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Is chronic daily headache a useful diagnosis?


The widely used term chronic daily headache is a common denominator for a chronic headache with a daily occurrence but is not included in the former and in the revised versions of the IHS classification system. We discuss the pros and cons for the use of the term chronic daily headache, and describe some of the problematic aspects in patients with chronic headaches. We find that the term should only be used as an unspecific, clinical working description and never as a final diagnosis due to lack of specificity. Most patients in specialized headache clinics suffer from several different primary and secondary headaches at the same time and deserve a careful characterization before a rational therapy can be initiated. In particular, it is of utmost importance to identify and treat coexisting medication overuse since such overuse may distort the clinical phenotypic presentation and render various prophylactic strategies ineffective. As the prognosis of medication overuse headache usually is favorable, identification of drug overuse is mandatory. The use of a wastebasket diagnosis such as chronic daily headache may obscure the precise headache diagnosis leading to an unsatisfactory treatment strategy and should therefore be avoided.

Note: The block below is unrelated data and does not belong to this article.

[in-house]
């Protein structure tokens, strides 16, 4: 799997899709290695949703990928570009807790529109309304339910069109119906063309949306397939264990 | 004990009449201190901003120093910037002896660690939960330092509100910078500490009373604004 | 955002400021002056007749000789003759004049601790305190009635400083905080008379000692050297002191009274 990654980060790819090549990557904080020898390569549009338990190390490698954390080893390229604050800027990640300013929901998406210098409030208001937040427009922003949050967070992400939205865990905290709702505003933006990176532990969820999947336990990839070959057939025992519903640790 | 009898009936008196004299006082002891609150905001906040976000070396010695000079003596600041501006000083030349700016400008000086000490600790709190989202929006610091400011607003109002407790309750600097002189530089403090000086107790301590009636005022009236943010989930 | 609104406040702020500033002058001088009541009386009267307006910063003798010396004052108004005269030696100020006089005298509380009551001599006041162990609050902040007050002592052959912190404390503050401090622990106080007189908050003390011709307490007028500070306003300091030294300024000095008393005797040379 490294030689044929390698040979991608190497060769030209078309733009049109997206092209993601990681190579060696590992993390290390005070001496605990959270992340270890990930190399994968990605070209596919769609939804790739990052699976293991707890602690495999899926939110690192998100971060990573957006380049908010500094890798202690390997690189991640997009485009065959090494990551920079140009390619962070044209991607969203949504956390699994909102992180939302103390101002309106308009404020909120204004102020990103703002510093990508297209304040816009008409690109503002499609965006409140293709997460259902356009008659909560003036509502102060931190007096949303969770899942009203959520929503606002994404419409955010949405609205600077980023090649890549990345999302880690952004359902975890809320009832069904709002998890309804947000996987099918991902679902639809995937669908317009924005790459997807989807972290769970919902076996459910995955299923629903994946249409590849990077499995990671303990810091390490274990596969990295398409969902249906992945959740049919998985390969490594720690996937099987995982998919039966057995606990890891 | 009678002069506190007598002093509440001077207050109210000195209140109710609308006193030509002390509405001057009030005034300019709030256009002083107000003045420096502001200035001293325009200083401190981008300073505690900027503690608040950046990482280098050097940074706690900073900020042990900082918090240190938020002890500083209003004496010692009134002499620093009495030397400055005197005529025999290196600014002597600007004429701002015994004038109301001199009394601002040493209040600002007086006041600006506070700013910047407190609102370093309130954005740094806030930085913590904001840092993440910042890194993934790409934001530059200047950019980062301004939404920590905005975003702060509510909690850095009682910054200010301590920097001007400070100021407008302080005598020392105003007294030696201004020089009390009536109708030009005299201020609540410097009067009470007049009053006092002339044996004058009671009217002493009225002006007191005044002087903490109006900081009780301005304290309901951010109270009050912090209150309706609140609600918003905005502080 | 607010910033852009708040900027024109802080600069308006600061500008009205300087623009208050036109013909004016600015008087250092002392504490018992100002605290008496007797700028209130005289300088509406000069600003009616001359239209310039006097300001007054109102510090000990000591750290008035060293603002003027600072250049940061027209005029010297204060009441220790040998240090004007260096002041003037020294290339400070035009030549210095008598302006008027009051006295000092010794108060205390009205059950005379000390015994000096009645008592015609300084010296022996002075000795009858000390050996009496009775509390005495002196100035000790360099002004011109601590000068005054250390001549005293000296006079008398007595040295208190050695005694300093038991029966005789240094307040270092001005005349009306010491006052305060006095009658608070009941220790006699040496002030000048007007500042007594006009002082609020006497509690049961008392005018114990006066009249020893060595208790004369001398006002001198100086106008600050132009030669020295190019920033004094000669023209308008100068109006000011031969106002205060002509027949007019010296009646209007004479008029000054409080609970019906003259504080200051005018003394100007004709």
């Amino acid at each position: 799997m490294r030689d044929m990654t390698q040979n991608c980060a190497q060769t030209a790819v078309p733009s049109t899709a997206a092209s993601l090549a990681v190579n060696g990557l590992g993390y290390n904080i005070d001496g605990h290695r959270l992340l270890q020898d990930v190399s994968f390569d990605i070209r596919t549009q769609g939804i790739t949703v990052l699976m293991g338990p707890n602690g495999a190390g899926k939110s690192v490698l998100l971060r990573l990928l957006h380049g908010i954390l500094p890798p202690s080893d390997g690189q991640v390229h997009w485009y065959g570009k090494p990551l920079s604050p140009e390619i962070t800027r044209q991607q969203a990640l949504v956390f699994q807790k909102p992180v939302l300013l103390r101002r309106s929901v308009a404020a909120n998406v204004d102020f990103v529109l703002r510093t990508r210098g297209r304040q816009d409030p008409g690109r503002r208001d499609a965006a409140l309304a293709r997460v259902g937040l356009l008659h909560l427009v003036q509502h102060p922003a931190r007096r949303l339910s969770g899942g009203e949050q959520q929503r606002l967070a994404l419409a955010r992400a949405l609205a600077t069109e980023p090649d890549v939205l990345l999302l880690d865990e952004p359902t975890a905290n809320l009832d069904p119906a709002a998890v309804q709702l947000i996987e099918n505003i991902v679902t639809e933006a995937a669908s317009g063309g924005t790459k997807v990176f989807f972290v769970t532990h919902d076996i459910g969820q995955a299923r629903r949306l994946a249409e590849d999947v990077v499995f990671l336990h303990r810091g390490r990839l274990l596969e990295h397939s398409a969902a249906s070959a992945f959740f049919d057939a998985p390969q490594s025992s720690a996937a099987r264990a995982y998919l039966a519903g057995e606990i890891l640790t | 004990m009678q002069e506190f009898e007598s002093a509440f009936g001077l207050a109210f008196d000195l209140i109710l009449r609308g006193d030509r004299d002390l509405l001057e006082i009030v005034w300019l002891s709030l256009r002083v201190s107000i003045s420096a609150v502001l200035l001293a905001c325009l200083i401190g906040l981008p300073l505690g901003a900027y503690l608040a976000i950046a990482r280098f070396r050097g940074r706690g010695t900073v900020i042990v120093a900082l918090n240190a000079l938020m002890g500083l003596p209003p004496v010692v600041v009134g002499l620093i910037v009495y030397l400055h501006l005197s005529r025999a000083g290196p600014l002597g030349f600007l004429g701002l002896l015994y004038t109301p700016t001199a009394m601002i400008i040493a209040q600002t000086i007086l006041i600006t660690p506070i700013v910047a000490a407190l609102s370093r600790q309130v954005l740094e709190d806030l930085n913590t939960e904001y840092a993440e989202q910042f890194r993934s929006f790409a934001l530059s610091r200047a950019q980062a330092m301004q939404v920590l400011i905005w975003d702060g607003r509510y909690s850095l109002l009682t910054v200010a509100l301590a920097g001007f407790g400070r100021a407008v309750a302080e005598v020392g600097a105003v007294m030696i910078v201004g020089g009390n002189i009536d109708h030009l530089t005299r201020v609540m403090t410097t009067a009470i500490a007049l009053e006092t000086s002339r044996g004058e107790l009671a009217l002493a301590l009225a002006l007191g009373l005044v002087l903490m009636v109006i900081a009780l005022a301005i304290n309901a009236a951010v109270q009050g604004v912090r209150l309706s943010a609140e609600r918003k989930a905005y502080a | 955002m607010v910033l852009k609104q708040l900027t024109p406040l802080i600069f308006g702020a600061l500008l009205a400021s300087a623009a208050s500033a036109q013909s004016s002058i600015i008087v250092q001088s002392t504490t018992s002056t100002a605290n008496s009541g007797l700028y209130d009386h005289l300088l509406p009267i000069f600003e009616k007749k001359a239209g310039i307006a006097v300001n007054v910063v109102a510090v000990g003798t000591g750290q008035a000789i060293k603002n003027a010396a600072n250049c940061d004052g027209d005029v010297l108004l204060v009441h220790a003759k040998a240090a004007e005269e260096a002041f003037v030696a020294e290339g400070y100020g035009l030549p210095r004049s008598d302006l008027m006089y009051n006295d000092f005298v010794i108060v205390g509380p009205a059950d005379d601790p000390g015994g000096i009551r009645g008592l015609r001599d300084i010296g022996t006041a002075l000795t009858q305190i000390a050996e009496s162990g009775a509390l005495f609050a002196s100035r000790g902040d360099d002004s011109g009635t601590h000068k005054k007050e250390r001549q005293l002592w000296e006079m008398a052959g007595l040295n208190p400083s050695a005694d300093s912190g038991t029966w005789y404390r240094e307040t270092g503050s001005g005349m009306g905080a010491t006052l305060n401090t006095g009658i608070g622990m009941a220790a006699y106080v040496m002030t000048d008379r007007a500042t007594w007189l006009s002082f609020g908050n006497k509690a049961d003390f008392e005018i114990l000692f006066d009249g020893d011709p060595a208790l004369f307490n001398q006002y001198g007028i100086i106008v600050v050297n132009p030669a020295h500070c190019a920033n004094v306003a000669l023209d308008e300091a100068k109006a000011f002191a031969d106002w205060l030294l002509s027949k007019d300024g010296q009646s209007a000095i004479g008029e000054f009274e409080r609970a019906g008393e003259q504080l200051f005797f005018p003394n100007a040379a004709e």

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Correspondence to Rigmor Jensen.

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Jensen, R., Bendtsen, L. Is chronic daily headache a useful diagnosis?. J Headache Pain 5, 87–93 (2004).

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